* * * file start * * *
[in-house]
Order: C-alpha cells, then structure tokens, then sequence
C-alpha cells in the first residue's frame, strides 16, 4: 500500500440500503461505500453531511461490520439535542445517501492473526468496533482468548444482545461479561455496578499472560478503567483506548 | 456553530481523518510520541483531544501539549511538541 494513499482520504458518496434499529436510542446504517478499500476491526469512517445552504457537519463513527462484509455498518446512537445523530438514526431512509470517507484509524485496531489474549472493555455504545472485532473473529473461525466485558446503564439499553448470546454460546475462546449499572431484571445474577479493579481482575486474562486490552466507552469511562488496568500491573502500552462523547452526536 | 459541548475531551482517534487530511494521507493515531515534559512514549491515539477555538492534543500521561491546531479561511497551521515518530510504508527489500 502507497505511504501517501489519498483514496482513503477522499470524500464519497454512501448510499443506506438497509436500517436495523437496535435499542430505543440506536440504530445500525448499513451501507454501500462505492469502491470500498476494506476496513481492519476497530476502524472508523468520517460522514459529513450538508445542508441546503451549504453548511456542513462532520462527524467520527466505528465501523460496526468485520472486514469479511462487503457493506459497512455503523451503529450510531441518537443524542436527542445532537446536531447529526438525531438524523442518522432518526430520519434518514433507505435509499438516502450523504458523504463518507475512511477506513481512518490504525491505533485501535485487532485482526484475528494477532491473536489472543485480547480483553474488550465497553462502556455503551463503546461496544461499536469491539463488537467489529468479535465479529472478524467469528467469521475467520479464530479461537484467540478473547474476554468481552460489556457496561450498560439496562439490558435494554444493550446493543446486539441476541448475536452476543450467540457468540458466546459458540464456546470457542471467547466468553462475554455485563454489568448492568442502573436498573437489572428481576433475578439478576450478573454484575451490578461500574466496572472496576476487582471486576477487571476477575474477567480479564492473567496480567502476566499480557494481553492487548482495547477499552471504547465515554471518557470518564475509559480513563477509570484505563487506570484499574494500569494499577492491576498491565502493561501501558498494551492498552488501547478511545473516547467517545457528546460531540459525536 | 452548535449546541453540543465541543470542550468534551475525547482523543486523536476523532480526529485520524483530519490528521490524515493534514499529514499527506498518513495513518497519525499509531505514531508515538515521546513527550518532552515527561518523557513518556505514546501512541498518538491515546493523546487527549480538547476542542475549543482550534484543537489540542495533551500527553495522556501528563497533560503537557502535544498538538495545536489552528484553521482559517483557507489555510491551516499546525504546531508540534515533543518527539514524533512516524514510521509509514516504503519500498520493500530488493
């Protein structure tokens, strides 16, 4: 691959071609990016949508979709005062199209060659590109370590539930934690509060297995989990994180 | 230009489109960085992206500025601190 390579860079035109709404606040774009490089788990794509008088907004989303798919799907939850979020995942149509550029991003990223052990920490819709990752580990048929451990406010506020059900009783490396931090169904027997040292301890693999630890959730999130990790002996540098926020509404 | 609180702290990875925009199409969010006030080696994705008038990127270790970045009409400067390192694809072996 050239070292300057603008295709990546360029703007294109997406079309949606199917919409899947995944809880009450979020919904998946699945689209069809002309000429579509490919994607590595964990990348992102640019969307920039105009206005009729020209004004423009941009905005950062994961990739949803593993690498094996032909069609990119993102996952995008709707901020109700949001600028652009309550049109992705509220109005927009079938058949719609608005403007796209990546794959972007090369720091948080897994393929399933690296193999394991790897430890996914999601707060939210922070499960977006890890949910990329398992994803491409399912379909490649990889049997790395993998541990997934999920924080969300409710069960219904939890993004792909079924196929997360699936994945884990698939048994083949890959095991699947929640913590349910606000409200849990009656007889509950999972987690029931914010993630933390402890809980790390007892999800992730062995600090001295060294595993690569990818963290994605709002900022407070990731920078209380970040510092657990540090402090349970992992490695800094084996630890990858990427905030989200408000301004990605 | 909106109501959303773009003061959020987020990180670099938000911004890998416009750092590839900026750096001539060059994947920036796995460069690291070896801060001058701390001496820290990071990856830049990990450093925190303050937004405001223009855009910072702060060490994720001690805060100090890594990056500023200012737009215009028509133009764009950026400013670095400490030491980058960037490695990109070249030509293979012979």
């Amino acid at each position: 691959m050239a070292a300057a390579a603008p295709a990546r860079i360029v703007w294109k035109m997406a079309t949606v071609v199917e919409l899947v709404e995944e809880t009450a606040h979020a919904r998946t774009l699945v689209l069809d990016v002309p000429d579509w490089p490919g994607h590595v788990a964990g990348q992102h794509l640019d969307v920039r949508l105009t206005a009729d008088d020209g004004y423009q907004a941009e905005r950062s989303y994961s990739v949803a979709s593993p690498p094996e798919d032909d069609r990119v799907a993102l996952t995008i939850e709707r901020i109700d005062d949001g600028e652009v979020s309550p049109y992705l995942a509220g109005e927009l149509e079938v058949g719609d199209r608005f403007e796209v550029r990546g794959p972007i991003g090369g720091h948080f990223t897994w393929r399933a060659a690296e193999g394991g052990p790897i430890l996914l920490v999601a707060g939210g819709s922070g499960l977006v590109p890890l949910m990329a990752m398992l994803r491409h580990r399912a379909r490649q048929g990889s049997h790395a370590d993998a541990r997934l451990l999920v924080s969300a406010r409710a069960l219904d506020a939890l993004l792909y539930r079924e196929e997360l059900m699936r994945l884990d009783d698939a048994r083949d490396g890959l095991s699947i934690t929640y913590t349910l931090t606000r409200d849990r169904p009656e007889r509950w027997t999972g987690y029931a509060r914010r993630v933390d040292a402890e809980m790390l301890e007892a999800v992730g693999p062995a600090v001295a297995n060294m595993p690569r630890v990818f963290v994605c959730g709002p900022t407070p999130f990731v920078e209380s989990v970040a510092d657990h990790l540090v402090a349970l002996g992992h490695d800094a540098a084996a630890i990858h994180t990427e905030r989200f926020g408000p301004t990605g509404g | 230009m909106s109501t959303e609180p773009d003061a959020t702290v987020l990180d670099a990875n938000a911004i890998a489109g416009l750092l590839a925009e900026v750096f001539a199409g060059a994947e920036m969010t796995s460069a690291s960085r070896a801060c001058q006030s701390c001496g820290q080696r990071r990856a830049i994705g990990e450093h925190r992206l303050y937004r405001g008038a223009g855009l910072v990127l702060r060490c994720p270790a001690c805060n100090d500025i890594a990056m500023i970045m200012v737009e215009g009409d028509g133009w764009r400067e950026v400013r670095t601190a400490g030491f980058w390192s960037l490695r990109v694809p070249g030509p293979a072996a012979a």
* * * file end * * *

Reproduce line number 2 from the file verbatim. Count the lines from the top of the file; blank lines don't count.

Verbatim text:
Order: C-alpha cells, then structure tokens, then sequence